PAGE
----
https://dl.dropboxusercontent.com/u/2042135/Apple/AppleUI.png

https://dl.dropboxusercontent.com/u/2042135/Apple/flatUI.png

thekev
May 18, 2013, 09:38 AM
Of these two app examples which do you prefer? To me the first one looks more dated almost like a house that has brassy hardware everywhere. Some would argue the first is better because it makes the buttons look clickable/tapable. But I don't think it's hard to figure out what to tap in the second example.


I like the second one. You're likely to see it change back and forth. It's really more stylistic than anything, but the first was probably helpful in the infancy of mass market touchscreen devices. The sense of depth arguably provided communication that is no longer needed as people have become acclimatized to that method of interaction. They make it very obvious at first, then tone it down as strong visual cues are no longer needed by a fair number of users. I'm personally a fan of subdued design work. I haven't researched it in depth, and I'm not really an expert on graphic design. Some of these things just seem apparent when looking through various icons Apple has used. Things like the implied lighting model I mentioned are extremely consistent.

Just looking at the twitter logos a bit longer, I'd add that part of the reason I strongly prefer the second there is that implied lighting and dimension don't add much to the first. It's more of an occlusion effect that anything in that you have slightly beveled highlights on lit edges and shadowed crevices. I don't find that terribly interesting. The second is plain, but displayed on a phone I would still know it was an icon for twitter without the words there, and telling people touch here starts to become patronizing when practically everyone owns a smartphone.

Rogifan
May 18, 2013, 10:22 AM
I like the second one. You're likely to see it change back and forth. It's really more stylistic than anything, but the first was probably helpful in the infancy of mass market touchscreen devices. The sense of depth arguably provided communication that is no longer needed as people have become acclimatized to that method of interaction. They make it very obvious at first, then tone it down as strong visual cues are no longer needed by a fair number of users. I'm personally a fan of subdued design work. I haven't researched it in depth, and I'm not really an expert on graphic design. Some of these things just seem apparent when looking through various icons Apple has used. Things like the implied lighting model I mentioned are extremely consistent.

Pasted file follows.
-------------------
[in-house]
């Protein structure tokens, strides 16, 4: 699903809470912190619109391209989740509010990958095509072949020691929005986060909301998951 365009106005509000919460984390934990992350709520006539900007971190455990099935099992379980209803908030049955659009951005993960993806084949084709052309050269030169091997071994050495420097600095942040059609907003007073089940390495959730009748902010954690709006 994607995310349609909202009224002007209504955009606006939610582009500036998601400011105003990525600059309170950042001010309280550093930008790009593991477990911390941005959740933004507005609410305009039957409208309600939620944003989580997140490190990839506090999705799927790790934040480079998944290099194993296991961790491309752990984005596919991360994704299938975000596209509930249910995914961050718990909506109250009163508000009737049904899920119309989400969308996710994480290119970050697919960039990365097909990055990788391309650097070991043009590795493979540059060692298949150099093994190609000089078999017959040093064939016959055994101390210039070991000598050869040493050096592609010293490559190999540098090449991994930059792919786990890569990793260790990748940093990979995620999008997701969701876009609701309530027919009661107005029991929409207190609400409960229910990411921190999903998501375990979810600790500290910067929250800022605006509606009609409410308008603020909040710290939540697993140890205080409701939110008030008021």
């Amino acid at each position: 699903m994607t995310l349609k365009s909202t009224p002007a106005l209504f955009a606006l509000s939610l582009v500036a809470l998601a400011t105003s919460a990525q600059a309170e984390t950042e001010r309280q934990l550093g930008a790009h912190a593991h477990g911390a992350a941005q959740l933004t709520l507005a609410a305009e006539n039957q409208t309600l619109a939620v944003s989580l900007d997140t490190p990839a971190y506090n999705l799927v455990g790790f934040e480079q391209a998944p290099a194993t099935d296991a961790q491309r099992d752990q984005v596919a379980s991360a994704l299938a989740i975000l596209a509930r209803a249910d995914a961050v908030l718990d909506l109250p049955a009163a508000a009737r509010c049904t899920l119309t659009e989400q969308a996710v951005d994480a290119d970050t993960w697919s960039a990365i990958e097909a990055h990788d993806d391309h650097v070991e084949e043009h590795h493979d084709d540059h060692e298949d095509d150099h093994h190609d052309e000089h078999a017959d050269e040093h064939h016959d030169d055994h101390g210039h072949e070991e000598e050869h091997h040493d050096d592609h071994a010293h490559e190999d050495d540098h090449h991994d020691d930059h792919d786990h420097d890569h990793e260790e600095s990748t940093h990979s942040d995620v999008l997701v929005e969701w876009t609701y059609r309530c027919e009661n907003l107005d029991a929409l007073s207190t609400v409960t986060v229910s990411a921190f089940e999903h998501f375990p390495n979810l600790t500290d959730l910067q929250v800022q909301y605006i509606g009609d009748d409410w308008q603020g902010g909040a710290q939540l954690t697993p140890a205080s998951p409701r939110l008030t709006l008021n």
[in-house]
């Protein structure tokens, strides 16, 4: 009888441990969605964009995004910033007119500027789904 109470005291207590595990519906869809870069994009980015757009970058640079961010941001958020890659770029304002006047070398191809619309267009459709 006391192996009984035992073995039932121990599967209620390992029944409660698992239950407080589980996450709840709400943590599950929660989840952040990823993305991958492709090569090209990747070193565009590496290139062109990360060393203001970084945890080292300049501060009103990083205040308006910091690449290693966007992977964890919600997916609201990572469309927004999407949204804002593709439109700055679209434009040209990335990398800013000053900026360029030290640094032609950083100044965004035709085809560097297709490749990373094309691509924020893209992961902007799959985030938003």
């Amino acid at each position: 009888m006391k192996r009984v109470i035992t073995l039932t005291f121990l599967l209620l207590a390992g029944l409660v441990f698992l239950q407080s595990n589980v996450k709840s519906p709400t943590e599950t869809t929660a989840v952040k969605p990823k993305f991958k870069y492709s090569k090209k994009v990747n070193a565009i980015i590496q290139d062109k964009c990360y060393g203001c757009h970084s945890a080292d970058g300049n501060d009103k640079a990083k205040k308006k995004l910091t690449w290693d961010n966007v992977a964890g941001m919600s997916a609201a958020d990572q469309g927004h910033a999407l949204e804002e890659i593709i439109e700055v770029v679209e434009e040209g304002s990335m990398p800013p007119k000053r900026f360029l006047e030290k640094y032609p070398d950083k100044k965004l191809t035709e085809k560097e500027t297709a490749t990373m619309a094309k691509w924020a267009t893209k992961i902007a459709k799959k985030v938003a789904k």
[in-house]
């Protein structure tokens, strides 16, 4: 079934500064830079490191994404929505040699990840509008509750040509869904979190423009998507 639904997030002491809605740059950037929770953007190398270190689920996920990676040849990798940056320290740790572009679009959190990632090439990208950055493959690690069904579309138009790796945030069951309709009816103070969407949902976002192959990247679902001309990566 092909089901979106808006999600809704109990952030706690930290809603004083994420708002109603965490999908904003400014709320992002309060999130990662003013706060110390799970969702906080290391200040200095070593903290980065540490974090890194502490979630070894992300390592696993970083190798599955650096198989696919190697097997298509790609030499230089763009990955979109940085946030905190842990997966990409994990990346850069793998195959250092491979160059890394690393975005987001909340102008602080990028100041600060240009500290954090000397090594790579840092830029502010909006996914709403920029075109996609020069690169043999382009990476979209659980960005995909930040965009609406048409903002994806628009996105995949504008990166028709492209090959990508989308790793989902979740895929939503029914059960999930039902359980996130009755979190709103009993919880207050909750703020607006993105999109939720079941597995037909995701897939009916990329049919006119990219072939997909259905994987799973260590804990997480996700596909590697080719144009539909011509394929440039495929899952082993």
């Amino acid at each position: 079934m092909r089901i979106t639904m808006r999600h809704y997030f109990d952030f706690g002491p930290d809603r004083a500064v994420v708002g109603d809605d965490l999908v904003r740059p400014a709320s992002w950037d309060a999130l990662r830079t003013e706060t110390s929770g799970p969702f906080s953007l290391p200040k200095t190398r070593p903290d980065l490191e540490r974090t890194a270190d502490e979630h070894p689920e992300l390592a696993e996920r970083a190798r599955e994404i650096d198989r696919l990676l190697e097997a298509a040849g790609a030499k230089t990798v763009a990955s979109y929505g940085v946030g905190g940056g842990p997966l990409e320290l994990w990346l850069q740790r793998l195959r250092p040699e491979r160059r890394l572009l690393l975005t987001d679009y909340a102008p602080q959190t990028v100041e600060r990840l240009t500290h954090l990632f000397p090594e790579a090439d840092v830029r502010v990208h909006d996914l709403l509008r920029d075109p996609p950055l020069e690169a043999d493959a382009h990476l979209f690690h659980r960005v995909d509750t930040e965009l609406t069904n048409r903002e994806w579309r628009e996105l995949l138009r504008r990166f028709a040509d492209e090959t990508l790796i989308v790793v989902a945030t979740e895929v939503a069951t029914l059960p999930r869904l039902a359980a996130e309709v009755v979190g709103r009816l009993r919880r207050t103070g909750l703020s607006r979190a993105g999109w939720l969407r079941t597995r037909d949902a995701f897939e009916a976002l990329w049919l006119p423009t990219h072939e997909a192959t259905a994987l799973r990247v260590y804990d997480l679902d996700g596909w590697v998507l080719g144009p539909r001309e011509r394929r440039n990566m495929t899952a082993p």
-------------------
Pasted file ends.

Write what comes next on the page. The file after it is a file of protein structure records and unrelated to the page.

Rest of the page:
Just looking at the twitter logos a bit longer, I'd add that part of the reason I strongly prefer the second there is that implied lighting and dimension don't add much to the first. It's more of an occlusion effect that anything in that you have slightly beveled highlights on lit edges and shadowed crevices. I don't find that terribly interesting. The second is plain, but displayed on a phone I would still know it was an icon for twitter without the words there, and telling people touch here starts to become patronizing when practically everyone owns a smartphone.
Jony Ive has said he doesn't like it when designers are wagging their tail in his face. To me that's what the first example does, as do many of the skeuomorphic designs in iOS. It's as if the designers want to show you how good they are at graphic design. I actually find it a bit patronizing. These days most people are familiar with touch devices and know how to use them. I don't need an element designed like a physical button on a remote to know I can click on it.

thekev
May 19, 2013, 01:21 PM
Jony Ive has said he doesn't like it when designers are wagging their tail in his face. To me that's what the first example does, as do many of the skeuomorphic designs in iOS. It's as if the designers want to show you how good they are at graphic design. I actually find it a bit patronizing. These days most people are familiar with touch devices and know how to use them. I don't need an element designed like a physical button on a remote to know I can click on it.

I lost the prior response I was typing to this. I don't think it's so much designers showing off. I disagree that it's designers showing off, but it may be somewhat of a vestigial function. It probably served to bring more people on board initially. Even old people could use one without holding it 8 inches from their face and slowly scanning line by line. The goal is likely to ensure that the vast majority of users can still read things at a peripheral glance without taking it any further than that. One thing I don't understand is why (correct me if I'm wrong but I haven't seen it) iOS doesn't offer much in the way of options for the colorblind. Red/Green colorblindness isn't that atypical. It doesn't seem bad for that overall, but I thought they could do more at a base level. I don't have it personally, so I don't know how much mixed hues are affected visually compared to high chroma values.